I mean: it is kinda paradox of us to go and buy the best organic food and the healthiest free range chickens on the one hand - and on the other hand eat an organ that is produced in anything but an "organic" way...

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Actually, I don't understand why everybody is so angry around here.

Iam from europe, and I truly madly deeply love foie gras!

But Iam well aware of the fact that it is produced in a pretty damn cruel way. So Iam honest enough to say that I would be sad about a ban (for selfish reasons, of course), but that the people who are for such a ban are essentially right.

I mean: it is kinda paradox of us to go and buy the best organic food and the healthiest free range chickens on the one hand - and on the other hand eat an organ that is produced in anything but an "organic" way...

My anger stems from the fact that the city of Chicago has chosen to invoke a ban on a product that my state and federal governments both categorize as completely legal. Additionally, since no foie gras is produced in Chicago (or the state of Illinois) the ban comes off as completely ridiculous political pandering. On top of that, most of us believe that foie gras production is no more cruel than conventional pork or poultry production, making the ban arbitrary and inconsitent. Of course, commercial pork and poultry producers have deep pockets and are not the ripe political targets that foie gras producers are. As Rick Tramonto said months ago (paraphrasing) 'you either eat animals or you don't.'

=R=


"Hey, hey, careful man! There's a beverage here!" --The Dude, The Big Lebowski

LTHForum.com -- The definitive Chicago-based culinary chat site

ronnie_suburban 'at' yahoo.com

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First, let me say again, that I adore foie gras.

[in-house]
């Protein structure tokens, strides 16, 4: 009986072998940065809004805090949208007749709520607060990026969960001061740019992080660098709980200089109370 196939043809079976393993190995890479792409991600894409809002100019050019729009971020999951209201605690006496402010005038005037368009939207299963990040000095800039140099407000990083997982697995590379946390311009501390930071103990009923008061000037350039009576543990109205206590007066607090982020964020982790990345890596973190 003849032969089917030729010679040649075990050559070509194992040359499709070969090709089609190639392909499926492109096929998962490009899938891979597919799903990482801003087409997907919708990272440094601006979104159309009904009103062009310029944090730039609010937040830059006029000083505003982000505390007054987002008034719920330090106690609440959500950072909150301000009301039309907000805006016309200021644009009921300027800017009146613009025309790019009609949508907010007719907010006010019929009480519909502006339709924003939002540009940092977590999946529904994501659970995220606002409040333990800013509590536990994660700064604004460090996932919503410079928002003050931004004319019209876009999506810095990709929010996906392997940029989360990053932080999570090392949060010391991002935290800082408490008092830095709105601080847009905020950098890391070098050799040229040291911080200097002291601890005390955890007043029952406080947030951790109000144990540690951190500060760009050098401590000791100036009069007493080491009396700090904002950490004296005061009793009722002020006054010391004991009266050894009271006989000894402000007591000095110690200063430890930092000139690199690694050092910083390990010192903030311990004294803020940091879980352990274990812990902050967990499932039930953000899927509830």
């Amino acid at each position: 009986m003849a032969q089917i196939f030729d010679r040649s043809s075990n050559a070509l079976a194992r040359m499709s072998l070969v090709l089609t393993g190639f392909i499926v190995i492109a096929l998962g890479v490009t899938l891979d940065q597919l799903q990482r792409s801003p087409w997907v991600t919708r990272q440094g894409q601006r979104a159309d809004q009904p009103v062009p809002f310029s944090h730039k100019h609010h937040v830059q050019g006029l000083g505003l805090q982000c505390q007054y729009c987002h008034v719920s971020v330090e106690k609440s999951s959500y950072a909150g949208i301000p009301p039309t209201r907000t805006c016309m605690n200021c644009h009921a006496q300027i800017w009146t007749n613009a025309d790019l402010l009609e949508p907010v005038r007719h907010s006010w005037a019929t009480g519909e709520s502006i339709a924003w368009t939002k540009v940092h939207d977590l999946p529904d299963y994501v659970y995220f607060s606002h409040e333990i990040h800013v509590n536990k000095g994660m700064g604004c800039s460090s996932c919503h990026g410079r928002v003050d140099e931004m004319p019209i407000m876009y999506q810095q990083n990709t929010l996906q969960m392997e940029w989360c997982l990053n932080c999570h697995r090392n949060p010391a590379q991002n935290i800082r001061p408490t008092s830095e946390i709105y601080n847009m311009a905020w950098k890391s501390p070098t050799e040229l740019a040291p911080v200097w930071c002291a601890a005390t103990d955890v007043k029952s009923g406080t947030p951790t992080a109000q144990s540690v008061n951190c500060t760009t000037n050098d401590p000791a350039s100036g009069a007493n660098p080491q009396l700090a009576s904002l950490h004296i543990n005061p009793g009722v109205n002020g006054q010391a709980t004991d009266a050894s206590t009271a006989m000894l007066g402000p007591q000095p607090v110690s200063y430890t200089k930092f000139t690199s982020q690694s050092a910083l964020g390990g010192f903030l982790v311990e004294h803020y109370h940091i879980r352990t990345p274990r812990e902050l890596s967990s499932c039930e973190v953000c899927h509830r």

making the ban arbitrary and inconsitent. 

Thats for sure. On the other hand you can start *somewhere*. But I don't really know anything about the Illinois (or US) food-politics. In germany the production of foie gras is illegal. But not the import/possession/selling/preparing...

Of course, commercial pork and poultry producers have deep pockets and are not the ripe political targets that foie gras producers are. 

Sad but true...

'you either eat animals or you don't.'

With all due respect, but that is just a silly statement about a complex subject...

On top of that, most of us believe that foie gras production is no more cruel than conventional pork or poultry production

Well, as I implied in my above post (actually, that was the point of my above post), I don't eat pork or poultry from "convential production" either. Do you?!?

greetings

kai

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On top of that, most of us believe that foie gras production is no more cruel than conventional pork or poultry production

Well, as I implied in my above post (actually, that was the point of my above post), I don't eat pork or poultry from "convential production" either. Do you?!?

Well, I don't normally buy them but I'm sure I've been served them at restaurants and other people's homes.

=R=


"Hey, hey, careful man! There's a beverage here!" --The Dude, The Big Lebowski

LTHForum.com -- The definitive Chicago-based culinary chat site

ronnie_suburban 'at' yahoo.com

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First, let me say again, that I adore foie gras.
making the ban arbitrary and inconsitent. 

Thats for sure. On the other hand you can start *somewhere*. But I don't really know anything about the Illinois (or US) food-politics. In germany the production of foie gras is illegal. But not the import/possession/selling/preparing...

Of course, commercial pork and poultry producers have deep pockets and are not the ripe political targets that foie gras producers are. 

Sad but true...

'you either eat animals or you don't.'

With all due respect, but that is just a silly statement about a complex subject...

On top of that, most of us believe that foie gras production is no more cruel than conventional pork or poultry production

Well, as I implied in my above post (actually, that was the point of my above post), I don't eat pork or poultry from "convential production" either. Do you?!?

greetings

kai